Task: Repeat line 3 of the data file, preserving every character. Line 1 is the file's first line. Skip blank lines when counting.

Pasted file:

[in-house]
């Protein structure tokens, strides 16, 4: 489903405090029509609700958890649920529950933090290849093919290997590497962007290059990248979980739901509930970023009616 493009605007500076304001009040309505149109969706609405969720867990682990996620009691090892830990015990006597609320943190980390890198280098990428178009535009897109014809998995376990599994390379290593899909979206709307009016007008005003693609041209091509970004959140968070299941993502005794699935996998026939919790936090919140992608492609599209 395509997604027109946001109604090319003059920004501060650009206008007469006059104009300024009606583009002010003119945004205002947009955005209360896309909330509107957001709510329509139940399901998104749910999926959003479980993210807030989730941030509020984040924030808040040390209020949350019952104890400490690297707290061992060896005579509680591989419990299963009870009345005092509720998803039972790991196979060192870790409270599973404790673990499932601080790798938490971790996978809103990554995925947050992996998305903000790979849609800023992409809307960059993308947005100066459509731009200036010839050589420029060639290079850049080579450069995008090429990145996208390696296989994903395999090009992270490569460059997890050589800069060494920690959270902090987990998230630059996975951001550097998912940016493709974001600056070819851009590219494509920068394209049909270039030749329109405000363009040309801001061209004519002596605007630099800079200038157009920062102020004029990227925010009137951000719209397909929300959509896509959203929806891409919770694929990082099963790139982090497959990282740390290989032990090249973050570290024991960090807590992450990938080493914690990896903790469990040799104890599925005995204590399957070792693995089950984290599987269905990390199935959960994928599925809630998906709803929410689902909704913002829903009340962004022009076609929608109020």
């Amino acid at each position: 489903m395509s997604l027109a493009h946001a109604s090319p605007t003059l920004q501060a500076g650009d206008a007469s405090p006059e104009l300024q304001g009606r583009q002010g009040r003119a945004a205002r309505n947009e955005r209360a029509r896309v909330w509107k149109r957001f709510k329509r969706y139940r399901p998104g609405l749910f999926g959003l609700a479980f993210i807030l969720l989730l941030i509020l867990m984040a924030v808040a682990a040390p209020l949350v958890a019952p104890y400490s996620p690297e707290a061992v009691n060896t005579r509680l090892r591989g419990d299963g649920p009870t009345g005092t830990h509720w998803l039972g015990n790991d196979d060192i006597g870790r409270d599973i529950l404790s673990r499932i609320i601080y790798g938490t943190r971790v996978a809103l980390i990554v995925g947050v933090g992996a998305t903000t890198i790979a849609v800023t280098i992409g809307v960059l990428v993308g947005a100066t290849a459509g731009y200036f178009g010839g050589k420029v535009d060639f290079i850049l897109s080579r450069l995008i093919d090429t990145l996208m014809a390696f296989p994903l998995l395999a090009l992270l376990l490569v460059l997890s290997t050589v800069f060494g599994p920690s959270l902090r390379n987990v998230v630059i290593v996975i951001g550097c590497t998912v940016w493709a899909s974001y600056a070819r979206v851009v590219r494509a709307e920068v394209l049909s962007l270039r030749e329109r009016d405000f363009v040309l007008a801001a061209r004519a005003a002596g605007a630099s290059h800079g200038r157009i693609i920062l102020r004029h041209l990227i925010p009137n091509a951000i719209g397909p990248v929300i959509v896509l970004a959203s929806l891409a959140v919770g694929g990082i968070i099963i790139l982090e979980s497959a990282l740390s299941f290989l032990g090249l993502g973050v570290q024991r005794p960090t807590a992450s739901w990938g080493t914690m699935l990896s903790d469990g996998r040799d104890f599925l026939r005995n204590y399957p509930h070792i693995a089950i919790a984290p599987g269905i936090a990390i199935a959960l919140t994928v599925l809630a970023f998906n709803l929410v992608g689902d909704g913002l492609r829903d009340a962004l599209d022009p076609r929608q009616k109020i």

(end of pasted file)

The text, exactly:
């Amino acid at each position: 489903m395509s997604l027109a493009h946001a109604s090319p605007t003059l920004q501060a500076g650009d206008a007469s405090p006059e104009l300024q304001g009606r583009q002010g009040r003119a945004a205002r309505n947009e955005r209360a029509r896309v909330w509107k149109r957001f709510k329509r969706y139940r399901p998104g609405l749910f999926g959003l609700a479980f993210i807030l969720l989730l941030i509020l867990m984040a924030v808040a682990a040390p209020l949350v958890a019952p104890y400490s996620p690297e707290a061992v009691n060896t005579r509680l090892r591989g419990d299963g649920p009870t009345g005092t830990h509720w998803l039972g015990n790991d196979d060192i006597g870790r409270d599973i529950l404790s673990r499932i609320i601080y790798g938490t943190r971790v996978a809103l980390i990554v995925g947050v933090g992996a998305t903000t890198i790979a849609v800023t280098i992409g809307v960059l990428v993308g947005a100066t290849a459509g731009y200036f178009g010839g050589k420029v535009d060639f290079i850049l897109s080579r450069l995008i093919d090429t990145l996208m014809a390696f296989p994903l998995l395999a090009l992270l376990l490569v460059l997890s290997t050589v800069f060494g599994p920690s959270l902090r390379n987990v998230v630059i290593v996975i951001g550097c590497t998912v940016w493709a899909s974001y600056a070819r979206v851009v590219r494509a709307e920068v394209l049909s962007l270039r030749e329109r009016d405000f363009v040309l007008a801001a061209r004519a005003a002596g605007a630099s290059h800079g200038r157009i693609i920062l102020r004029h041209l990227i925010p009137n091509a951000i719209g397909p990248v929300i959509v896509l970004a959203s929806l891409a959140v919770g694929g990082i968070i099963i790139l982090e979980s497959a990282l740390s299941f290989l032990g090249l993502g973050v570290q024991r005794p960090t807590a992450s739901w990938g080493t914690m699935l990896s903790d469990g996998r040799d104890f599925l026939r005995n204590y399957p509930h070792i693995a089950i919790a984290p599987g269905i936090a990390i199935a959960l919140t994928v599925l809630a970023f998906n709803l929410v992608g689902d909704g913002l492609r829903d009340a962004l599209d022009p076609r929608q009616k109020i």